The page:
The appeal to specialness as a marketing tactic is a disempowering distraction to keep us nursing imagined little hangups and shortcomings. It amounts to Munchausen’s by proxy, the way that “founders” are out there building billion-dollar empires around making women believe they are sick and that they need to buy their own cure.
Are women having a tough time out there? Yes, of course; everyone hates us, including other women (especially the ones who found these companies and then pose for magazine profiles in J. Jill-ass clothes and a blunt bob on a coastal linen sofa and shake their head sadly and woundedly about the accusations of fraud-lite against them, asserting that they are just trying to “help women”). But little mason jars of jewel-tone gummy vitamins or jade eggs or luteal-phase “gentle” workouts aren’t it; they are just shameless, greedy plays to redirect that need to feel seen and heard into “buying shit.”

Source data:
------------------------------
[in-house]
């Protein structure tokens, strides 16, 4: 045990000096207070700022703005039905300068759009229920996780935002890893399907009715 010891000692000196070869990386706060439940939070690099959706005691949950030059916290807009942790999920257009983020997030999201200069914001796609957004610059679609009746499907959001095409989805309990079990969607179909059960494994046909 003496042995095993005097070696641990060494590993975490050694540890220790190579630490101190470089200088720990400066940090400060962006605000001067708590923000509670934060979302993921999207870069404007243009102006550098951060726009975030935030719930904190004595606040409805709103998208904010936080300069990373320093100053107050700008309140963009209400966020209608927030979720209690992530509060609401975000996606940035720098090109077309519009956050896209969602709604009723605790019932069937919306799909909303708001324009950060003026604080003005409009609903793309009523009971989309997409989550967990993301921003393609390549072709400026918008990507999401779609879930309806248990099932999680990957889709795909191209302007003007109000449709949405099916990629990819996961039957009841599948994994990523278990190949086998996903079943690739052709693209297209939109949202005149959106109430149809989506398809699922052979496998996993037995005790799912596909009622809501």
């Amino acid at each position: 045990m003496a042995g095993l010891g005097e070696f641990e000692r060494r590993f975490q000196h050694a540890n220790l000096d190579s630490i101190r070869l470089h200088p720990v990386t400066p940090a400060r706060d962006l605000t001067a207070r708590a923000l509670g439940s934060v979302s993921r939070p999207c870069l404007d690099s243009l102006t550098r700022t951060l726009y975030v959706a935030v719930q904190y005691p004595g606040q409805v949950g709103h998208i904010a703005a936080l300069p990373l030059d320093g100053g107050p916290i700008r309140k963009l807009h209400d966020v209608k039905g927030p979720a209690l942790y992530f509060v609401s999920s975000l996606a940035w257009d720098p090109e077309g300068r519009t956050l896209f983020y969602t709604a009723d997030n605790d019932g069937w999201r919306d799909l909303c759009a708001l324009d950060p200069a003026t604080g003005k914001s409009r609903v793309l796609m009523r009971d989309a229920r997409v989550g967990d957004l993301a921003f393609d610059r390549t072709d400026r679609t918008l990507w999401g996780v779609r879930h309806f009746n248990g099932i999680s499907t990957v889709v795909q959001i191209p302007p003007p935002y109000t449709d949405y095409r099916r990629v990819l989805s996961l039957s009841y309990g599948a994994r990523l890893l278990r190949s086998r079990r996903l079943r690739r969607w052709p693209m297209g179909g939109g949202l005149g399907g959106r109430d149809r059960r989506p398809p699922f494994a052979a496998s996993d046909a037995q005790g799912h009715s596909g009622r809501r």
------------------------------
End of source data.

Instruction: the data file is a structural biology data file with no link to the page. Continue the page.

~Discord Pick of the Week: Lovely piece from Martha Bayne on reconciling the strength we know ourselves to be capable of with more fallow periods (in her case, dealing with chemotherapy). Strength is so often not about relentless upward progress, but meeting yourself where you are.~
The LA Rams have a secret weapon: not grinding their athletes into the ground and treating them like single-use plastic yogurt containers. Imagine!
Five out of five WOOOOOOOs: Meet the woman who smashed a St. Paul Fire Department physical test record.
A surprising barn-burner from Men’s Health: Carbs aren’t the enemy of weight loss.
An incomplete taxonomy of air conditioning. Gym air conditioning should be its own category here, and it is most closely represented by “The air-conditioner in the window at a house-party.”
We are not bad at taking vacations; employers are bad at offering and encouraging vacations.
The White House is beginning a nutrition initiative, which includes tenets like “food is medicine” and asks Congress to expand Medicare/Medicaid access to nutrition therapy and assistance, cooking classes, and telehealth support for diabetes. Glad to see them waking up from that two-year nap!